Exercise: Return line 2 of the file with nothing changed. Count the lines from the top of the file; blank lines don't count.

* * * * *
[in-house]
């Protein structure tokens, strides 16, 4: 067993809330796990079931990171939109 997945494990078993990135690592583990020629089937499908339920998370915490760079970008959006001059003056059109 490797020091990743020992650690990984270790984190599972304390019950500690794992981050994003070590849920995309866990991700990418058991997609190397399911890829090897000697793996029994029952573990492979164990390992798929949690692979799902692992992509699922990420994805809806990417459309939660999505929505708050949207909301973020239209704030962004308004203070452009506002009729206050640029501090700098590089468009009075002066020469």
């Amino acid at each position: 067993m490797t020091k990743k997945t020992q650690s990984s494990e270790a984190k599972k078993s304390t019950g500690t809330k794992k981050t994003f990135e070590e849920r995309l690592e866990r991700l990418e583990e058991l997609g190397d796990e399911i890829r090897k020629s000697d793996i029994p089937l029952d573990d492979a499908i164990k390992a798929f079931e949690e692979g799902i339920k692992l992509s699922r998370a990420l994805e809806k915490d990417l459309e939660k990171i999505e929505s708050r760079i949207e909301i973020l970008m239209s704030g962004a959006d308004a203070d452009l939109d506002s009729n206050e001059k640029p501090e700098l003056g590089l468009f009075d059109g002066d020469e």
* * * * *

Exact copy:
């Protein structure tokens, strides 16, 4: 067993809330796990079931990171939109 997945494990078993990135690592583990020629089937499908339920998370915490760079970008959006001059003056059109 490797020091990743020992650690990984270790984190599972304390019950500690794992981050994003070590849920995309866990991700990418058991997609190397399911890829090897000697793996029994029952573990492979164990390992798929949690692979799902692992992509699922990420994805809806990417459309939660999505929505708050949207909301973020239209704030962004308004203070452009506002009729206050640029501090700098590089468009009075002066020469």